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  • Writer's pictureHannah Phillips

The Week in Politics

The government and the opposition squared off over inequality this week.

Last week the Opposition Leader delivered a headland speech to the Melbourne Institute’s Applied Economic and Social Research Conference in which he claimed that inequality has reached a 75 year high. He indicated that one of the problems was the tax system and that Labor would soon announce measures that moved in the direction of a single uniform tax system for everyone.

The media and commentators concluded that Labor would change the tax regime that applies to trusts.

The changes are expected to be announced at a NSW Labor conference this weekend. On Thursday Treasurer Scott Morrison gave a speech in Adelaide in which he said that Labor’s inequality argument was based on a myth. “The poorest 20% of households, on average, receive welfare payments and social services worth eight times what they pay in taxes,” he said. “This is the highest ratio in the OECD and about 50% more than the next most targeted country, New Zealand.” The Treasurer cited Productivity Commission analysis which found that 40% of Australian families pay no net tax.

The Treasurer argued in his speech that Labor’s policy is based on the politics of envy: it doesn’t want to grow peoples’ wages; it just wants to drag the top down so that society is more equal. On the other hand Labor argues that inequality is a brake on growth and that policies to overcome it will promote growth. Labor received some support from the Governor of the Reserve Bank, Dr Philip Lowe, when he spoke to an economists’ lunch on Wednesday. He said that inequality had recently risen slightly although it was more pronounced in the 1980s and 90s.

This contradicts analysis by Professor Roger Wilkins of the Melbourne Institute who found a recent 10% decline in inequality.

The political frontlines are now delineated and are likely to remain as they are up until the next election.

From the Gallery

• New One Nation Senator Peter Georgiou started the week in Greece as he put it “flying the flag for the Australian Senate”.During the Senators visit he participated in the World Hellenic Inter-parliamentary Association conference discussing Hellenic Issues and visited the Sounda Bay War Cemetery in Crete to pay respects to fallen ANZAC’s.

•Minister for Foreign Affairs Julie Bishop and Minister for Defence Marise Payne hosted their U.K Ministerial counterparts Foreign Secretary Boris Johnson and Defence Secretary Sir Michael Fallon. During AUKMIN there was a bilateral meeting between the Foreign Minister Bishop and Foreign Secretary Boris Johnson on Wednesday with the offical AUKMIN summit happening on Thursday followed by a joint media conference. Foreign Secretary Boris Johnson also delivered the Lowy Lecture in Sydney on Thursday evening and both Secretaries joined the Prime Minister for discussions.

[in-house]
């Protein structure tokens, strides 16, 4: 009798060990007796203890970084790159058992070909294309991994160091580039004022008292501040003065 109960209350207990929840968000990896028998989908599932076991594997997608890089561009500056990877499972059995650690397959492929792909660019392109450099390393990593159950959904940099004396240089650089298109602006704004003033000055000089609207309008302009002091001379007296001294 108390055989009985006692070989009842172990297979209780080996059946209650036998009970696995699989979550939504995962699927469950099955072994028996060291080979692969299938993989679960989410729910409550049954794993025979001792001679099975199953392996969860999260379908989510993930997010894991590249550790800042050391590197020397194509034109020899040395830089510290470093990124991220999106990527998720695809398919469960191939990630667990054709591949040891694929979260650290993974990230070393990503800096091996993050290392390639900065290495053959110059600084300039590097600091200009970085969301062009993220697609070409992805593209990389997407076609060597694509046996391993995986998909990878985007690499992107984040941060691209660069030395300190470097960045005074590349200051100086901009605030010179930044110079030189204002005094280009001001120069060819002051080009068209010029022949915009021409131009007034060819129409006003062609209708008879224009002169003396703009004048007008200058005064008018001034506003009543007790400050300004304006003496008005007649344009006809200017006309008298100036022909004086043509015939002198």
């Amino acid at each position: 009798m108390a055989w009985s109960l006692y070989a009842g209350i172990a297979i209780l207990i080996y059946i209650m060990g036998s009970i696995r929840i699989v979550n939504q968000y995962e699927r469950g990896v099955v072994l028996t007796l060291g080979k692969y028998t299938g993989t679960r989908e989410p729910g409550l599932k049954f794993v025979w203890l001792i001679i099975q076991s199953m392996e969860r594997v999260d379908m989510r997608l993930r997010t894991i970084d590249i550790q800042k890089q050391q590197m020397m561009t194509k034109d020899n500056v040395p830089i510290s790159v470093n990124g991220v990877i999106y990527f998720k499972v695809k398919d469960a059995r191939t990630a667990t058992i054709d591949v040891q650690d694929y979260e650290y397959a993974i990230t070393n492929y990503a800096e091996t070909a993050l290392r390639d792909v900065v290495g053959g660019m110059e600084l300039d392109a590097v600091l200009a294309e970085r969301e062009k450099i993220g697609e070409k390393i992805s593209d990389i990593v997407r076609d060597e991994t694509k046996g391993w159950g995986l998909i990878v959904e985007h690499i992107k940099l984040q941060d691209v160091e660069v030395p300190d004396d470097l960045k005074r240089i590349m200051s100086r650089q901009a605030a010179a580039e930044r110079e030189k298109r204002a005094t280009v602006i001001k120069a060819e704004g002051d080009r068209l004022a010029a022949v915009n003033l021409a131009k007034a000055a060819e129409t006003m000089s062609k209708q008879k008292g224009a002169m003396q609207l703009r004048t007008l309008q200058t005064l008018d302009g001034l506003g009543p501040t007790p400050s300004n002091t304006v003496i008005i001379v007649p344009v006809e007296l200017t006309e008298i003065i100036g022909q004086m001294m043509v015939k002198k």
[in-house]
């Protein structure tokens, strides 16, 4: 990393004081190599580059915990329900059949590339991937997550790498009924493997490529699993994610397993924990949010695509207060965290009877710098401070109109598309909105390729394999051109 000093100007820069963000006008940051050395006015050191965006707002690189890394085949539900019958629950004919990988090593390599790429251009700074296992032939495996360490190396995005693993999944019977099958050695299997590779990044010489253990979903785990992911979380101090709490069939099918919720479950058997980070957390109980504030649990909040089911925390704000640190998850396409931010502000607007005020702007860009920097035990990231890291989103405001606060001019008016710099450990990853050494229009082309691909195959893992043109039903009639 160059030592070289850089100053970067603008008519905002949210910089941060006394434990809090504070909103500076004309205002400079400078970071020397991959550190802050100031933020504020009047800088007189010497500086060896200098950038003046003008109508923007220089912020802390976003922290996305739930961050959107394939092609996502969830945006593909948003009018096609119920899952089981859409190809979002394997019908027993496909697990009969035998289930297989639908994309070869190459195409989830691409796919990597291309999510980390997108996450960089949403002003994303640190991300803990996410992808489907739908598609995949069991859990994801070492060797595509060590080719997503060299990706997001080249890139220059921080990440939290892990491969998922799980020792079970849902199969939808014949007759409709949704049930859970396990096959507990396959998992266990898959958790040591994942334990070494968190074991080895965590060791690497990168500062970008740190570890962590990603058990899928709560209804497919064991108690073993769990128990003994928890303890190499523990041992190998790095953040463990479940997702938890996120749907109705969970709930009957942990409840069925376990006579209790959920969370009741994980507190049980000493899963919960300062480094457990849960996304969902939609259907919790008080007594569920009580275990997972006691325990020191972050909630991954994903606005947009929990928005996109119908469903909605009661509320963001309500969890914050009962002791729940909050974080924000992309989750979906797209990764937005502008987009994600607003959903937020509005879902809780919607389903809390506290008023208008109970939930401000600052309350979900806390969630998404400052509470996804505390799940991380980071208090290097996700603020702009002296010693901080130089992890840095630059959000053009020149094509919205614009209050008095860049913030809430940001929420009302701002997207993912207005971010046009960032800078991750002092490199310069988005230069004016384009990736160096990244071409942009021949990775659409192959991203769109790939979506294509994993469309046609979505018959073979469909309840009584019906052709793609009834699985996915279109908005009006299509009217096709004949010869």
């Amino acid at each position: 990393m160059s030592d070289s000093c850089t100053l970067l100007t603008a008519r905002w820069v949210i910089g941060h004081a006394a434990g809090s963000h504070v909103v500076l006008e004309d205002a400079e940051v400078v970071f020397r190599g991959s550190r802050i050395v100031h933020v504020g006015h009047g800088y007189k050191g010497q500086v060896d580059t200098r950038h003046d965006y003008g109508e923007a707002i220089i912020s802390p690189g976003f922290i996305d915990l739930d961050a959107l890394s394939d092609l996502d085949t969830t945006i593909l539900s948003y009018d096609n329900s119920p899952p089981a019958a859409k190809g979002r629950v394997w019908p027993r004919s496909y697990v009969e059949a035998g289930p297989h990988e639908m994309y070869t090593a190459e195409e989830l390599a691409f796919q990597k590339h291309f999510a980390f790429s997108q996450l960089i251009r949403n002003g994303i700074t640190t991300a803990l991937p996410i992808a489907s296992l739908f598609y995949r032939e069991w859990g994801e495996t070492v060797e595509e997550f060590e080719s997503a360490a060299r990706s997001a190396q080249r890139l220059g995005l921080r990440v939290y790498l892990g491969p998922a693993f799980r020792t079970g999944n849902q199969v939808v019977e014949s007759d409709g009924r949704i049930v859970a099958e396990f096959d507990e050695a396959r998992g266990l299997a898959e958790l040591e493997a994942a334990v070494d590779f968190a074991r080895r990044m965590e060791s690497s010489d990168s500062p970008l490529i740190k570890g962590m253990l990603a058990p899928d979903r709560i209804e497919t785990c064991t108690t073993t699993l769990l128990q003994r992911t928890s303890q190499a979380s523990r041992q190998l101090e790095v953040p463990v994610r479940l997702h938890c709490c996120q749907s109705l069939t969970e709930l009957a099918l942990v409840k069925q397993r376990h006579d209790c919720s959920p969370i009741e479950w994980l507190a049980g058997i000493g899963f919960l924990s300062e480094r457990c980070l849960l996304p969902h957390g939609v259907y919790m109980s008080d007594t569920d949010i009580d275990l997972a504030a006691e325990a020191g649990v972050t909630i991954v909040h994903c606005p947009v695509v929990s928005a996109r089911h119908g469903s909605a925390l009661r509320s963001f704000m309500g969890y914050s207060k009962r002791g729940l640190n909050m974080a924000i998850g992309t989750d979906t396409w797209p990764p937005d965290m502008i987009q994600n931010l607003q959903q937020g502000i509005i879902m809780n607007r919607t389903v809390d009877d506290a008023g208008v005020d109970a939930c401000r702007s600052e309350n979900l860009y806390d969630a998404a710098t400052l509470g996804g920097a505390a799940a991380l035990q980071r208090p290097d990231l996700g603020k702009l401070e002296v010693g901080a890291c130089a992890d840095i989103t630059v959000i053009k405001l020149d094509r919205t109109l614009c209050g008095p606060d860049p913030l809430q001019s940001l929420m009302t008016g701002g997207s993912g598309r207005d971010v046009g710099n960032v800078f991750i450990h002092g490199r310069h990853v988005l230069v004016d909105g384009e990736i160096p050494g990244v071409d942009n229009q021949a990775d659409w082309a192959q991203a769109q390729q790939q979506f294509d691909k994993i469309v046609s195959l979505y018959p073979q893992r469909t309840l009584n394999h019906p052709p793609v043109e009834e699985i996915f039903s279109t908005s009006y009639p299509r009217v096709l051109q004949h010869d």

• The revamped New Zealand High Commission is in operation. The Commission started off with a flag raising ceremony by the New Zealand Defence Force Warrant Officer Gary Clark to start their operations.

• The 2017 Financial Services Council Leaders Summit was held in Sydney from Tuesday to Wednesday at the International Convention Centre.The event was hosted by FSC CEO Sally Loane and heard from high profile guests the Future Fund chairman and former Australian Treasurer Peter Costello, Former Prime Minister of New Zealand Sir John Key, Shadow Treasurer Chris Bowen who has attended the forum for 10 years and Minister for Revenue and Financial Services Kelly O’Dwyer.

• Dr Gordon de Brouwer PSM advised the PM on Tuesday that he wishes to leave the position as Secretary of the Department of the Environment and Energy on the 8th of September 2017 to pursue other interests. The resignation was unexpected and the Prime Minster said he will announce a new Secretary in due course.

• The Samoan High Commission was officially opened at a ceremony in Canberra on Tuesday. The offical opening of the complex was presided over by H.E Mr. Tuilaepa Aiono Sailele Malielegaoi the Prime Minster of Samoa. The opening also celebrated 40 years of diplomatic relations between Australia and Samoa. The ceremony was attended by the Minister for International Development and the Pacific Senator Concetta Fierravanti-Wells.

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